AP-Dow Jones News Service
UNITED NATIONS -- The United States urged the Security Council on Monday to condemn Cuba's downing of two planes of a U.S.-based exile group, but appeared unlikely to win a denunciation of Fidel Castro's government, reports The Associated Press.
Saying they had violated Cuban airspace, Cuba shot down two unarmed planes of the group Brothers to the Rescue on Feb. 24, killing all four people aboard.
The U.N. International Civil Aviation Organization said the planes had been over international waters.
The Security Council discussed the U.S.' request for a reprimand on Monday, with U.S. Ambassador Madeleine Albright telling reporters that the U.S. considered it important 'that Cuba accepts responsibility for what happened.'
But she acknowledged that Cuba 'is an issue that faces some difficulty within the United Nations.' Many members believe the U.S. should do more to prevent overflights of Cuban territory by anti-Castro exiles based in south Florida.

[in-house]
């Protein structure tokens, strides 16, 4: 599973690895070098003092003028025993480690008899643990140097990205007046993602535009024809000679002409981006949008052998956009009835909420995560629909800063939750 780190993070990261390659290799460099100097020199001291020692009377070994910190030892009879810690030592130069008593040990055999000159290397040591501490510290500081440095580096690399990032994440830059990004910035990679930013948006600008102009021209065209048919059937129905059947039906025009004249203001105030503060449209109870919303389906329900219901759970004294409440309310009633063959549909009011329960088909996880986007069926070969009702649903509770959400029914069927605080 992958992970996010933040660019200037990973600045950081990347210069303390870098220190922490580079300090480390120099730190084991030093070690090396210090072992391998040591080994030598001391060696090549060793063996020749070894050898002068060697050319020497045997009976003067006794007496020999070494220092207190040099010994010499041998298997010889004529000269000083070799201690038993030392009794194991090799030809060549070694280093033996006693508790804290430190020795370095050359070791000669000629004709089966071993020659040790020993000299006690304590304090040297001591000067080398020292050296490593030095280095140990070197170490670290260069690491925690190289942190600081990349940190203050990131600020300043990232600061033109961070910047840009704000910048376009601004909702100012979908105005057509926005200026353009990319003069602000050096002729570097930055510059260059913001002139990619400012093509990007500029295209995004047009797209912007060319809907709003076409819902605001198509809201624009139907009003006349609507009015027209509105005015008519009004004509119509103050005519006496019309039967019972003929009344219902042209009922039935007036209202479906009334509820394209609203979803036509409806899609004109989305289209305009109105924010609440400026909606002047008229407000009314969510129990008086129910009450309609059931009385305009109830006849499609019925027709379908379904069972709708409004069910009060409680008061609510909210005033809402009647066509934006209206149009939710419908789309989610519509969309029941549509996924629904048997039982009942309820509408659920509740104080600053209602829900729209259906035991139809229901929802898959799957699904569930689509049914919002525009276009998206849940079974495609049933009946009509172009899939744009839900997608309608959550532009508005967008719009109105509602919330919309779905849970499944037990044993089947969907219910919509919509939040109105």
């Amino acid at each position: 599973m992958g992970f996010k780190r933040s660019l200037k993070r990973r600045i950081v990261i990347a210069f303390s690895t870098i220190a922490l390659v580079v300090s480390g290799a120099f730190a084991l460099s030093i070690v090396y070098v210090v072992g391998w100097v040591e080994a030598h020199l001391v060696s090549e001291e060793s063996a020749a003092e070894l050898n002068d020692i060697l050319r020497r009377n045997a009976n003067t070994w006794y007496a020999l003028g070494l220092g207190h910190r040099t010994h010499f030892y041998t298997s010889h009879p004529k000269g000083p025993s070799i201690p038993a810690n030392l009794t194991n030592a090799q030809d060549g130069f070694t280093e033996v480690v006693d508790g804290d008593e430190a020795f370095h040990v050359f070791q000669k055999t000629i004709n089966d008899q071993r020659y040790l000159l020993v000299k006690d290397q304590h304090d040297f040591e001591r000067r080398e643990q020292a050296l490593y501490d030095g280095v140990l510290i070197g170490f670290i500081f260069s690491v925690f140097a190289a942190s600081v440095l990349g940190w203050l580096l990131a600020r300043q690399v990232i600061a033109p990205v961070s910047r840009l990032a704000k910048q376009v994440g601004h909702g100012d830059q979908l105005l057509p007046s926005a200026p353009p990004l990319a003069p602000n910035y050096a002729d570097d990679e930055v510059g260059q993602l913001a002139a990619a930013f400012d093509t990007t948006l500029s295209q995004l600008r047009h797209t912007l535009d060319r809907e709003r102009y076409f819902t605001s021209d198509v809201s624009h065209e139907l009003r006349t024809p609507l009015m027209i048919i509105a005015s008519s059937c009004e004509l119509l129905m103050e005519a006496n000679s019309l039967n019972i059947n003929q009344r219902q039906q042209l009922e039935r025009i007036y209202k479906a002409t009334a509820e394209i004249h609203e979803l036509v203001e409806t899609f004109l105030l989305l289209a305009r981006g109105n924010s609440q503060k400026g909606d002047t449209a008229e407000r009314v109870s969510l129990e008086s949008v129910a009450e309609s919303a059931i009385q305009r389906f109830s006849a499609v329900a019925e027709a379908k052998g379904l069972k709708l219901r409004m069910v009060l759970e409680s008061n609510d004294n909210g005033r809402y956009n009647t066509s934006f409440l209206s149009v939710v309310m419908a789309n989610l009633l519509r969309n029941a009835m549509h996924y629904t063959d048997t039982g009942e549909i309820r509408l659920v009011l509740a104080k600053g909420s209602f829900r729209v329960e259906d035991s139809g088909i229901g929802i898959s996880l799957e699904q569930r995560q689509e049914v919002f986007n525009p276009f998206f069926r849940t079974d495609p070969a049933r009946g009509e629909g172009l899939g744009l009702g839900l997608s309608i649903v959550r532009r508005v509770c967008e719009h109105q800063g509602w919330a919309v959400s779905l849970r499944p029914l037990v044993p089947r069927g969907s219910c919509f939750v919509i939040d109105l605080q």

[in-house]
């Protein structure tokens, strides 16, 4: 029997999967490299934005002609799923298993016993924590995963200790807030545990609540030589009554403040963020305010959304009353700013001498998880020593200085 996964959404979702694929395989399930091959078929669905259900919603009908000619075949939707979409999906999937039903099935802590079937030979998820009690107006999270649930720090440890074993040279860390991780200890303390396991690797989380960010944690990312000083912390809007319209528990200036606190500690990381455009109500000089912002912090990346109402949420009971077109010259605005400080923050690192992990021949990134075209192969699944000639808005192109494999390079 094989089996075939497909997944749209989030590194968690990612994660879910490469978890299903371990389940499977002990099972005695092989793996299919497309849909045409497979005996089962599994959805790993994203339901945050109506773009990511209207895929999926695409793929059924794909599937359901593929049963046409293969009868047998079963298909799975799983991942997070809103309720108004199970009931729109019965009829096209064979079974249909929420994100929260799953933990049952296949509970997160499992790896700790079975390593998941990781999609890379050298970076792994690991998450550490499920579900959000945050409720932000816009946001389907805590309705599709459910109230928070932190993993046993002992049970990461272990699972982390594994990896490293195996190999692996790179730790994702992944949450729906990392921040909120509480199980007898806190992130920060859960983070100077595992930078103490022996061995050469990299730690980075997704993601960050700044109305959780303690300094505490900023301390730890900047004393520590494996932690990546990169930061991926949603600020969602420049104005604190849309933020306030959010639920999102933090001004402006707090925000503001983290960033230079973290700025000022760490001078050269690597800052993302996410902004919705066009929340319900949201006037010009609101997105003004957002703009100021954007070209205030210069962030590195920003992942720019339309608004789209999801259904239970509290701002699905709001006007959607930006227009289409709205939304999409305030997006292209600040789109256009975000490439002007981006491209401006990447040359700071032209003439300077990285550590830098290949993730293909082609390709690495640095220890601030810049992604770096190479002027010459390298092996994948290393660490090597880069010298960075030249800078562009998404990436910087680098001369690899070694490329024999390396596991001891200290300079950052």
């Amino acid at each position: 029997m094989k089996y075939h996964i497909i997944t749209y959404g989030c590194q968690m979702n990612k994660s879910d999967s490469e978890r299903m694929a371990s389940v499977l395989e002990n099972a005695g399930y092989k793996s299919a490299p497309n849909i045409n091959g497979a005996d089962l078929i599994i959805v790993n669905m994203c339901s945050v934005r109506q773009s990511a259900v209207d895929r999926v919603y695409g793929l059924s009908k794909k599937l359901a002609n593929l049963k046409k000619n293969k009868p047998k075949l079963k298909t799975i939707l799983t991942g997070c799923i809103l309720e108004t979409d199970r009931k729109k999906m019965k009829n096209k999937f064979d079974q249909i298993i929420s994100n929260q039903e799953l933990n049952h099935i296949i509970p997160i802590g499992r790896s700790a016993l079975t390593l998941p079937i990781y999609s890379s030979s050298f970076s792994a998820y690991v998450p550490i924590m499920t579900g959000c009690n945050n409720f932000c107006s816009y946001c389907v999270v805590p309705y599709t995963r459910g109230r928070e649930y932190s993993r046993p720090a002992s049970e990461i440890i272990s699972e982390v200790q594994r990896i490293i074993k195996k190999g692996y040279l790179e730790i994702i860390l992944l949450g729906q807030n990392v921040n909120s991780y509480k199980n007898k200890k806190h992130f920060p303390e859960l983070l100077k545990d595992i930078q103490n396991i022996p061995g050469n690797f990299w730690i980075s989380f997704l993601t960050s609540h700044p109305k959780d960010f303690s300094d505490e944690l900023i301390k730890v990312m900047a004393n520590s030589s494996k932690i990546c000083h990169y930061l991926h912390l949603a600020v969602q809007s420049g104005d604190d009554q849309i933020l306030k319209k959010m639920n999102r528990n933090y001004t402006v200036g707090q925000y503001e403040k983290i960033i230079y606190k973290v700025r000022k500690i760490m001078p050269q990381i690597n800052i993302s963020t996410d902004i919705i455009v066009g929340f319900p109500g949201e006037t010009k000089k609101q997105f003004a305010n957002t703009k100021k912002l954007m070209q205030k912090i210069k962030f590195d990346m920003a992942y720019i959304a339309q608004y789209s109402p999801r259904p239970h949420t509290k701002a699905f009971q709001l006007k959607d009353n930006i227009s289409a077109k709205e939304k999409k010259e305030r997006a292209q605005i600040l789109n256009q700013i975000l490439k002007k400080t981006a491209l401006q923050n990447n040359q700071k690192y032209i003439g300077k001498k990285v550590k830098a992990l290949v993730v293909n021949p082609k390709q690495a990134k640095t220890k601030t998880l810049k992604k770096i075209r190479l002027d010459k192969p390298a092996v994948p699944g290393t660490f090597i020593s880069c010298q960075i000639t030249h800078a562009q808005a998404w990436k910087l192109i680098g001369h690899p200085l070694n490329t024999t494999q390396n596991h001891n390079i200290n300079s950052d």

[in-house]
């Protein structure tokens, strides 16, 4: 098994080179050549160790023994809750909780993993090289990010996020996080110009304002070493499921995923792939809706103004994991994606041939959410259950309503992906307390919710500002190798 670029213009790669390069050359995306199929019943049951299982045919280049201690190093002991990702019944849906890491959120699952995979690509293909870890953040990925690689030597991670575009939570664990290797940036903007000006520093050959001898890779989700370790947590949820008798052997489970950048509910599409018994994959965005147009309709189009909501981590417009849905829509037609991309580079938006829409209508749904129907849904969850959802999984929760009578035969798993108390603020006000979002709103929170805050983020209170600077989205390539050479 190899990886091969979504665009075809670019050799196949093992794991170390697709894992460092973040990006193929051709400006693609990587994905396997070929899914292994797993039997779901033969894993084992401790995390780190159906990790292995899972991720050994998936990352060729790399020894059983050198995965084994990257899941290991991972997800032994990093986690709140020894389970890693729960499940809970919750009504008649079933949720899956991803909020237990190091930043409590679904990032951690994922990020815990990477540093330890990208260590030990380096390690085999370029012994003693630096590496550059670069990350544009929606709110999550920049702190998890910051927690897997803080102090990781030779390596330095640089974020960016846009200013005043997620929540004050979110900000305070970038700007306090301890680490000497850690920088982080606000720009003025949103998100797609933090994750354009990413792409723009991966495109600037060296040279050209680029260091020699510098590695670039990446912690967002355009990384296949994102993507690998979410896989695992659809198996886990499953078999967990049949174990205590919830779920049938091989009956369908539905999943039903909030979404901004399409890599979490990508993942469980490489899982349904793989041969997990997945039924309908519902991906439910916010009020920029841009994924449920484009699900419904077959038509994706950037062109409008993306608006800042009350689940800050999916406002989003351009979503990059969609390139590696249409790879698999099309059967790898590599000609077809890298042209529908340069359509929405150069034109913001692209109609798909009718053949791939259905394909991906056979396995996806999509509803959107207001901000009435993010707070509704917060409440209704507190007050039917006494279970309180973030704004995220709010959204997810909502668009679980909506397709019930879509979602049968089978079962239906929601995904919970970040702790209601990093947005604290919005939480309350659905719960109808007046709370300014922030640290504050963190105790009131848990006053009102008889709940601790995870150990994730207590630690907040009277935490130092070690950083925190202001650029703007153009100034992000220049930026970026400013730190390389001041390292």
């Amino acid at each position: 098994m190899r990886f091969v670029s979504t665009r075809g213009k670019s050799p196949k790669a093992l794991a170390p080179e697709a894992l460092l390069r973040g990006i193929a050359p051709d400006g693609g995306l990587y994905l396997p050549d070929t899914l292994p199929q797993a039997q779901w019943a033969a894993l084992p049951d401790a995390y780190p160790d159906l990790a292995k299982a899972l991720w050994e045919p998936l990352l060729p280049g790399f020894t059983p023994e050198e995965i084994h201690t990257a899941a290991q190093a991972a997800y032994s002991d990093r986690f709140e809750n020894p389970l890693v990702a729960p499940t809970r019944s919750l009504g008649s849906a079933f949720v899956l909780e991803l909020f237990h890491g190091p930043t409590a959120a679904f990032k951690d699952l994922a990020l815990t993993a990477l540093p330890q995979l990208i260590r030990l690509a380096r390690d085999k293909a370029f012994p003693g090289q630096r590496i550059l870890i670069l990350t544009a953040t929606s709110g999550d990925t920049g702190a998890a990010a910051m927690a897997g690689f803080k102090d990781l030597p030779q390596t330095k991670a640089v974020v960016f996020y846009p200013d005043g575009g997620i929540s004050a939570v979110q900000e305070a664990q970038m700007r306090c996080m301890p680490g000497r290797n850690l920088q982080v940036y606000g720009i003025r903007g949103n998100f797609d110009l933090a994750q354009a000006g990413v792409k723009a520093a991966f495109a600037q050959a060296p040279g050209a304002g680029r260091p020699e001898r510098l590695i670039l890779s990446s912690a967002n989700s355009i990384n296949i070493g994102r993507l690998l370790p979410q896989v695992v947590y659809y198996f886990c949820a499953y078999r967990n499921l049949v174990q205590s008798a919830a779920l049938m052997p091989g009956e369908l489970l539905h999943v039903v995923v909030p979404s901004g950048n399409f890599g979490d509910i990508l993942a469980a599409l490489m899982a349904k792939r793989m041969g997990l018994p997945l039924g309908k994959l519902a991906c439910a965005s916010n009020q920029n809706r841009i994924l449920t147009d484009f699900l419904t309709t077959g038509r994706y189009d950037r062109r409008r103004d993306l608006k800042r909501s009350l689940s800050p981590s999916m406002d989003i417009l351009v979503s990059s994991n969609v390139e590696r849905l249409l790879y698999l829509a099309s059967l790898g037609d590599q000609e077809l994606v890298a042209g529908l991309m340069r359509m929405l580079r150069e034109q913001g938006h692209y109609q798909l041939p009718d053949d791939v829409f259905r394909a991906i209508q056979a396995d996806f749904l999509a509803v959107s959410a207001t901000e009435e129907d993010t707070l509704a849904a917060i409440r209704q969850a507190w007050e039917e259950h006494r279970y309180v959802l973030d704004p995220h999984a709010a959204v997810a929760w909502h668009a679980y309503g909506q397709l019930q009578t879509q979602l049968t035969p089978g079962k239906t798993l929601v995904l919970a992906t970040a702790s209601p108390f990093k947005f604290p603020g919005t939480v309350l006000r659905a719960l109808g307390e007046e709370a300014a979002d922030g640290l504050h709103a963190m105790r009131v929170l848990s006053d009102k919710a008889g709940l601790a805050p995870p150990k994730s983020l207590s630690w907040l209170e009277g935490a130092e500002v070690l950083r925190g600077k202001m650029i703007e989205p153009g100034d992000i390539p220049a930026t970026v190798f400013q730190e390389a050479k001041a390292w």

European diplomats, speaking on condition they not be identified by name or nationality, said council members would likely issue a general condemnation of shooting down unarmed planes, but not specifically criticize the Castro government.
American allies are upset over the U.S. Helms-Burton Law, which allows lawsuits to be filed in U.S. courts against foreign firms that own or operate properties of U.S. citizens that Cuba nationalized after its 1959 revolution.
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